It is important in a project like this to build for the high current sections. Keep in mind that the UC3906 monitors the battery voltage inside the charger box, but the actual battery voltage at the end of a cable may be different. Use heavy duty connectors and cable (and fuse holder). A 0.5 ohm resistance in the path drops 1.25 Volts (!) at 2.5A, which will throw off the UC3906 parameters quite a bit.

Select a good transformer for T1 (at least 3A) and heatsink for Q2, because it might run at Imax for a long time. I placed a 3 inch computer fan on the back of the cabinet, controlled by the microprocessor. The ATtiny461 has an onboard temperature sensor, so the fan is turned on either when the current or the temperature is high enough.

The ATtiny461 software is programmed to monitor the state of the charger and report as much information as possible on the LCD. On line 1 it shows the temperature and Vout. On line 2 it shows charge current and the charger state. It tries to detect failure modes such as those documented in
my original SLA charger project. When a fault is detected the beeper is sounded and a message is displayed in place of the charger state, as follows:

Fault PI The UC3906 PI (Power Indicate) status is off.  Possible failed UC3906 or power supply.
Fault TM Charger has been in bulk (or over) charge for too long. May indicate a bad battery.
Fault VO Charger is in Float mode but Vout is too low. May indicate a failed UC3906.
O=x SL=x
"Unknown state" which my routine determine_state has not accounted for. For example, when OC=0, SLC=1 which indicates float charge but the current is too high.

Update 2016-07-25 I discovered a problem in the fault message handling and a buffer overflow bug, and reworked some of the code.

When a fault occurs the beeper sounds and the short message is displayed on line 2. The fault will reset in 6 seconds and the program will carry on. (Keep in mind that the UC3906 is not affected by this program, only monitored. The only way to affect the UC3906 is to power cycle the project.) If it is a hard fault it will re-occur, so the message will stay on the display (and the beeper will keep sounding). I have not been able to thoroughly test these fault modes so far, so there is no assurance that they work. There are some defines in main.c that specify the voltage and time for these failures you may want to review. In any case a look at the display should tell you what the charger is doing and if everything is OK.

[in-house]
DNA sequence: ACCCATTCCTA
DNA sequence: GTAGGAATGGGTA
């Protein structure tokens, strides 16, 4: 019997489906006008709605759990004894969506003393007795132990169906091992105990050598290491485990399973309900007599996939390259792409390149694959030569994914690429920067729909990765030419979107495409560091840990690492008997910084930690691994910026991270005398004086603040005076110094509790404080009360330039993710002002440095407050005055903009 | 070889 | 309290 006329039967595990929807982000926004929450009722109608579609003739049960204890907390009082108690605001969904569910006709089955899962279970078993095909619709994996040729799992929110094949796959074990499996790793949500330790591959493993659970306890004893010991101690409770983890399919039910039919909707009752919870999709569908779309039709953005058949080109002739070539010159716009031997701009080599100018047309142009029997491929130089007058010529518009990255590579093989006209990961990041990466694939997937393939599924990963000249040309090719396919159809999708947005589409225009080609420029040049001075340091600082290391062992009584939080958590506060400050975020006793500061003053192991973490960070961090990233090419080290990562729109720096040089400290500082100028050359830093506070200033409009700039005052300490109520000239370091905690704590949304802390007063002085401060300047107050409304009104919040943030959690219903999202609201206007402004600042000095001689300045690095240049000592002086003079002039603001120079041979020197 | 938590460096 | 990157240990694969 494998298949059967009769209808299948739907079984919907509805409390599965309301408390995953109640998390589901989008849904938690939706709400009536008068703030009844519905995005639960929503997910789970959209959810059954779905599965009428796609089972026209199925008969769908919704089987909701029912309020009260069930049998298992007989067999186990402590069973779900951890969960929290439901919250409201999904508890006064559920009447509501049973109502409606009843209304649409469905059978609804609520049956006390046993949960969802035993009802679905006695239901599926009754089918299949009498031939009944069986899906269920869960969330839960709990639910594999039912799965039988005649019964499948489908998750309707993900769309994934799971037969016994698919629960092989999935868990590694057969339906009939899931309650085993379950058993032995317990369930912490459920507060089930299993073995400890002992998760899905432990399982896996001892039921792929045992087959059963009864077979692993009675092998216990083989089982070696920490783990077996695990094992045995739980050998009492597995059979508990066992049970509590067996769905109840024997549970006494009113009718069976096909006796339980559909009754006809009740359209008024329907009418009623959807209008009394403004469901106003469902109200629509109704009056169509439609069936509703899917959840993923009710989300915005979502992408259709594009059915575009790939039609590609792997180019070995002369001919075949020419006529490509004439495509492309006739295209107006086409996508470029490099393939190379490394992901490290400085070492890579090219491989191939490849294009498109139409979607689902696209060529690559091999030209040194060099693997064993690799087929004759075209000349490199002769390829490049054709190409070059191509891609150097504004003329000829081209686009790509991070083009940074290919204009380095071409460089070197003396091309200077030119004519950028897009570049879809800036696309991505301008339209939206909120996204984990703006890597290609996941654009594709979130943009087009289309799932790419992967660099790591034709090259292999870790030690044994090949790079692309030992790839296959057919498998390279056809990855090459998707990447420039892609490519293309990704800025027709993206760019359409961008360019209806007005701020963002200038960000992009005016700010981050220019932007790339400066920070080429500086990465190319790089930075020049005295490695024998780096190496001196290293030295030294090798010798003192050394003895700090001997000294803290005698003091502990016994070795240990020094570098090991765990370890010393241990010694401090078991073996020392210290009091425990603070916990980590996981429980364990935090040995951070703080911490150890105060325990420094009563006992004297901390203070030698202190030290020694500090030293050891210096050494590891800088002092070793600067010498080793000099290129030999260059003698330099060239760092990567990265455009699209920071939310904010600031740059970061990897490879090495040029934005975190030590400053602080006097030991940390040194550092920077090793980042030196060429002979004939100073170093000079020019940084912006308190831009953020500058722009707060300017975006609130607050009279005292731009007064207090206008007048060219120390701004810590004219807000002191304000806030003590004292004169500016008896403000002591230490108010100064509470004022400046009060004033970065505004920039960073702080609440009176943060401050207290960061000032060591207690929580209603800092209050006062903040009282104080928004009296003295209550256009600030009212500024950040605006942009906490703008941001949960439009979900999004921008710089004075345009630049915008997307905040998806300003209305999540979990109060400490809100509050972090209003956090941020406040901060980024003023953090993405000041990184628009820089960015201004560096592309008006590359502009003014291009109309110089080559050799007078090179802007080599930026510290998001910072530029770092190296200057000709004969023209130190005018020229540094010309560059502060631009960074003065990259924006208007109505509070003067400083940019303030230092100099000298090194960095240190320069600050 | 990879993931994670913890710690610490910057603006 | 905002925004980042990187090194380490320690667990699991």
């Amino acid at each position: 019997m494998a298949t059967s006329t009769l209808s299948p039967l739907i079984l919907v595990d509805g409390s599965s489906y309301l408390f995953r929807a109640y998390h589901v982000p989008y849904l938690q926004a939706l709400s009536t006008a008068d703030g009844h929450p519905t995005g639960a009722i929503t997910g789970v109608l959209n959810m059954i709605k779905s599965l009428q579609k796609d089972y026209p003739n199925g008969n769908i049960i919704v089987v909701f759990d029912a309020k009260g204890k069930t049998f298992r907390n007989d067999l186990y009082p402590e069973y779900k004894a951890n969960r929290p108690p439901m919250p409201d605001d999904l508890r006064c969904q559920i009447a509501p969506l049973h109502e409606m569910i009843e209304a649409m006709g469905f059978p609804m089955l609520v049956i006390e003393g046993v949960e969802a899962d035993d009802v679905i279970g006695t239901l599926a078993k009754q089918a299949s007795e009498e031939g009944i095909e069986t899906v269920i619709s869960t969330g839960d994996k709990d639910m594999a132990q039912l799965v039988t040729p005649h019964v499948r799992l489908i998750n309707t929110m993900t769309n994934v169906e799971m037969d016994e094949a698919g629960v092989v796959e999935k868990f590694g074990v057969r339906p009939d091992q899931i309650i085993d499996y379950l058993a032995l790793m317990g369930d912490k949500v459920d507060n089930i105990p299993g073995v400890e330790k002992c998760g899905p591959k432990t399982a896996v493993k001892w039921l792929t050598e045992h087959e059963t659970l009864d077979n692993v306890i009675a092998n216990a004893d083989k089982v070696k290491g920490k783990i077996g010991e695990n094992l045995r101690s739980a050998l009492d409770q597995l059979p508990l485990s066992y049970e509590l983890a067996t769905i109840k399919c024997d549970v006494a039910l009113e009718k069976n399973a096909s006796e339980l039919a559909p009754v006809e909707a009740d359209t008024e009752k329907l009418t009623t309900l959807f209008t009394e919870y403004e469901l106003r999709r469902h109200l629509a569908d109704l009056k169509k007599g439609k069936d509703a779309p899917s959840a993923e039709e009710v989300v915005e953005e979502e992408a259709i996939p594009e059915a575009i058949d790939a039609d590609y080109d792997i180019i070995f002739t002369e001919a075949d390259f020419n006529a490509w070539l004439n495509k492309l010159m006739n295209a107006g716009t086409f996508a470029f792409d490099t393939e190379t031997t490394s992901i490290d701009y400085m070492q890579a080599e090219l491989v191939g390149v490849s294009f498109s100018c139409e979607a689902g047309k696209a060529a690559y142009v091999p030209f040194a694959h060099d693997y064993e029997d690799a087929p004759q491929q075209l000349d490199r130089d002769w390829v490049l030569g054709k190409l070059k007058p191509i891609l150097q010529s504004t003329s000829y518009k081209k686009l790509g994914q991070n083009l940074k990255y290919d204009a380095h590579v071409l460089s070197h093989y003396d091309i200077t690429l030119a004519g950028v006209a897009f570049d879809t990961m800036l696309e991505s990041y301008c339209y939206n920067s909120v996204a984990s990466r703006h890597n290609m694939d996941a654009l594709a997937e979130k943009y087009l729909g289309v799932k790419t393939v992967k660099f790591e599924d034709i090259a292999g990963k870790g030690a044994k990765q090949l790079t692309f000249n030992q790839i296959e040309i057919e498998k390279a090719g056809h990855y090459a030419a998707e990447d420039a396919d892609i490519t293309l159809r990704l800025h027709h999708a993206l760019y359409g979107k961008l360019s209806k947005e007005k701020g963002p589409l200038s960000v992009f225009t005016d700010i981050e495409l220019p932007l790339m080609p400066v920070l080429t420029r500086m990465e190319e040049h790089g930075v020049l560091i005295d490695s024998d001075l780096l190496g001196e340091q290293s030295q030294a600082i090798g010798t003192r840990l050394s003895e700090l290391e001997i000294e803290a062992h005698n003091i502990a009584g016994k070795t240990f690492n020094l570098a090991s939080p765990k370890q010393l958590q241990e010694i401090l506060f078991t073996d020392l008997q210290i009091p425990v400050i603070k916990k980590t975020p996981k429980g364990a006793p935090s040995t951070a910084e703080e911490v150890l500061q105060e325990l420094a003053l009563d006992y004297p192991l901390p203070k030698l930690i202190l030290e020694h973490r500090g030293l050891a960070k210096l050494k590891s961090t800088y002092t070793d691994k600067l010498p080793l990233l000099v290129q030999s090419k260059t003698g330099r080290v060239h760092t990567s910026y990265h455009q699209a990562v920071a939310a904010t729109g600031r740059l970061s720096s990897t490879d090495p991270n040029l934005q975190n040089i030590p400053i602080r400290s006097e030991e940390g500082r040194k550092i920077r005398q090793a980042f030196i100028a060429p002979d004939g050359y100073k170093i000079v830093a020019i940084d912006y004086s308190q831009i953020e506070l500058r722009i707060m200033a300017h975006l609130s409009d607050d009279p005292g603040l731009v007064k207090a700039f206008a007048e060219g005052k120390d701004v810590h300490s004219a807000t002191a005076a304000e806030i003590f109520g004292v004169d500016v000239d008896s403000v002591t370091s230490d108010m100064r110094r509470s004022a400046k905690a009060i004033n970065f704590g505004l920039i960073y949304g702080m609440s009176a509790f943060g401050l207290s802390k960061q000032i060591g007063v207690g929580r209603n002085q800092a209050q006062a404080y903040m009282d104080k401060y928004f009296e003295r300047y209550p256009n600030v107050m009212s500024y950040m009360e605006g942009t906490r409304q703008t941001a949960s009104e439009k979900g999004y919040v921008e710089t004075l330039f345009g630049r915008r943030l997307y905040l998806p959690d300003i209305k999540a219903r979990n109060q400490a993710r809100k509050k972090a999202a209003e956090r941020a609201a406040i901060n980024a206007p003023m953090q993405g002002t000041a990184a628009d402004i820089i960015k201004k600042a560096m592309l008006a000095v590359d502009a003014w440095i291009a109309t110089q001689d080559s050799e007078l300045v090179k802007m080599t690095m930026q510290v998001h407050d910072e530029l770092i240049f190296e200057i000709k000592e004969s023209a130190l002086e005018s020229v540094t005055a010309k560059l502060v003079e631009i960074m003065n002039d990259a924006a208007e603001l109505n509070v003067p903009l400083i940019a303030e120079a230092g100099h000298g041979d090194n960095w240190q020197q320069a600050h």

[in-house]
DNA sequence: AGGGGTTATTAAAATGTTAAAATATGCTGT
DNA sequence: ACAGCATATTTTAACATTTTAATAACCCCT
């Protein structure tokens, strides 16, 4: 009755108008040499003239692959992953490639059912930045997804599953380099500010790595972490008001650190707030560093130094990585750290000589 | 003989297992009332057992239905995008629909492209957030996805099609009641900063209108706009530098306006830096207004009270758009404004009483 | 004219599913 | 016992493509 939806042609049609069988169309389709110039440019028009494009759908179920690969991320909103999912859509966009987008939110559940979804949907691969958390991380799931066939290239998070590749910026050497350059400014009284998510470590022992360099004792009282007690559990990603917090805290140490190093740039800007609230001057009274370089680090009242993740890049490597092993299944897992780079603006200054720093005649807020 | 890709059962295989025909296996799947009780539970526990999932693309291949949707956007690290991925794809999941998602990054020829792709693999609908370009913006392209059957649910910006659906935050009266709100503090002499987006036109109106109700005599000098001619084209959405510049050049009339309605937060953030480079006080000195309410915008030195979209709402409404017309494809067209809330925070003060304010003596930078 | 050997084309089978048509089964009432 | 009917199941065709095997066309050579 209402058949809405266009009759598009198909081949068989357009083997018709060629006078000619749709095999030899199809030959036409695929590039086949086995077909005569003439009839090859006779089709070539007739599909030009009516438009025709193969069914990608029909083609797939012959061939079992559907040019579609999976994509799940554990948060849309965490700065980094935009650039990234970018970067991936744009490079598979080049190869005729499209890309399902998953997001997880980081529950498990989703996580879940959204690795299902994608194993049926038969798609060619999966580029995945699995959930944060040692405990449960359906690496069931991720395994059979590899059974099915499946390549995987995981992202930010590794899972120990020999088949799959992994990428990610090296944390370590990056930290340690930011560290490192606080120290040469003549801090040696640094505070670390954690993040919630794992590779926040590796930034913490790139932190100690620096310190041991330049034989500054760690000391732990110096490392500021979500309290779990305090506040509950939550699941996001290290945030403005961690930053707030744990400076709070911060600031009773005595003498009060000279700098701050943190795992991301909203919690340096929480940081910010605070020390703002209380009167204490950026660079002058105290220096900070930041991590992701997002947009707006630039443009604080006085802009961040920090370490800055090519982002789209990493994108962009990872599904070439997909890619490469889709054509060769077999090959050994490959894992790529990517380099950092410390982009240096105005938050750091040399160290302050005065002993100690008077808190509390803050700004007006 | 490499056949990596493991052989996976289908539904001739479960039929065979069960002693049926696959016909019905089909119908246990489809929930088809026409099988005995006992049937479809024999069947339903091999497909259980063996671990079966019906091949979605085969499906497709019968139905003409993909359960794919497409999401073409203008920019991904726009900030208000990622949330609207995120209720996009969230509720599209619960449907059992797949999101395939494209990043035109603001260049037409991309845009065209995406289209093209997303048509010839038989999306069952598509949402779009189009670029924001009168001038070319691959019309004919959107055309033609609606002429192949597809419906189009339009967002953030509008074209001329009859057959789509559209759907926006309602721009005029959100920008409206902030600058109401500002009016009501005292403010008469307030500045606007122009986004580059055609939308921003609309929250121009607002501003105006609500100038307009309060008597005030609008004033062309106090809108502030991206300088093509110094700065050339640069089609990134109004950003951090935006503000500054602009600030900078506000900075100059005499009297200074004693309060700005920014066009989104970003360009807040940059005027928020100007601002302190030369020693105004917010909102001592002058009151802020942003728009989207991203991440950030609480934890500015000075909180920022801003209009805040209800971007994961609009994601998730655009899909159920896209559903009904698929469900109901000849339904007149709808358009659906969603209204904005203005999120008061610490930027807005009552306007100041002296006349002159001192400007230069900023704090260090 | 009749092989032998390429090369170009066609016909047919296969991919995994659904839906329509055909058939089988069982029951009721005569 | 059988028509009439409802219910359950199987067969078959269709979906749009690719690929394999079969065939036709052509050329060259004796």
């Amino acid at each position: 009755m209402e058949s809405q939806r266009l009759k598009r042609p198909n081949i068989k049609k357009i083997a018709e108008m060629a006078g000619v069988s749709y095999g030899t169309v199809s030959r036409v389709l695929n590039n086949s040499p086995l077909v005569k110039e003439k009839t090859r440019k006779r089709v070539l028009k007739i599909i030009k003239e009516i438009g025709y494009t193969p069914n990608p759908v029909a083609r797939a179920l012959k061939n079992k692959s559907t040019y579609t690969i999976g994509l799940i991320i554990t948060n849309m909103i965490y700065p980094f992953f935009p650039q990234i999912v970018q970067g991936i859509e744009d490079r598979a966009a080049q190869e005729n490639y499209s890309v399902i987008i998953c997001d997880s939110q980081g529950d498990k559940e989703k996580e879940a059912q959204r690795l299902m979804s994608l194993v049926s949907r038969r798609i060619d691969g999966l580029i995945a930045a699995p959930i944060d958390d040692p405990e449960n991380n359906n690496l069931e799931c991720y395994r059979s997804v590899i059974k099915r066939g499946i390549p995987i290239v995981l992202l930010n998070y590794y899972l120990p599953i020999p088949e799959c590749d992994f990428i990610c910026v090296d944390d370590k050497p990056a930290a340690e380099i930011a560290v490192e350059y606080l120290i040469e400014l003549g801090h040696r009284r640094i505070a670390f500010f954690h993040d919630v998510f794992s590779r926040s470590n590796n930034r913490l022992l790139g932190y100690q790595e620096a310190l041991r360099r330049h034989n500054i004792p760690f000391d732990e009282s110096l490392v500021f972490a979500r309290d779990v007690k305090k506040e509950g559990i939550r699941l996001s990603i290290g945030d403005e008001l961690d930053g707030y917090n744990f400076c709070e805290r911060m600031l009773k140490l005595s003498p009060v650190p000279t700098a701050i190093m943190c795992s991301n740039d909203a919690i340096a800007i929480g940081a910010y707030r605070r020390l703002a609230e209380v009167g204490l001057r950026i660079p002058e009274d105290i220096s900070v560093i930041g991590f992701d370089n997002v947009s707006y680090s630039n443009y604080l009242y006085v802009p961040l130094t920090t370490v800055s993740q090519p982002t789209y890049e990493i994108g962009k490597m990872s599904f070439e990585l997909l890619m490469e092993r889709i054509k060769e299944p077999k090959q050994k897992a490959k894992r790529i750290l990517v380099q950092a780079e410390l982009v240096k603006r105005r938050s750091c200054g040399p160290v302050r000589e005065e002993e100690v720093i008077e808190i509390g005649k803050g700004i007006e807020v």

2015-09 Update I realized that an ATtiny861 was not required and replaced it with an ATtiny461A. The thermometer required recalibration, otherwise no issues. The schematic still shows ATtiny861, however.

2016-11 Update. My unit started faulting and gave me the opportunity to look at the fault handling code again. I reorganized the logic and made what I hope are a few improvements.

Footnote. Greg,
 ZL2BZH, makes the following observation: "One thing that can have an effect on the project’s success is to remember that the IC tracks the ambient temperature to adjust the reference voltage, to follow the necessary voltages for lead acid cells at different temperatures. So it is desirable to keep the IC away from any heat producing components."  Many thanks, Greg.

Further, I added R110 to make the fan run slowly all the time to counter the small heat build-up in the case during float charge.

Download WinAVR C source code for the charger monitor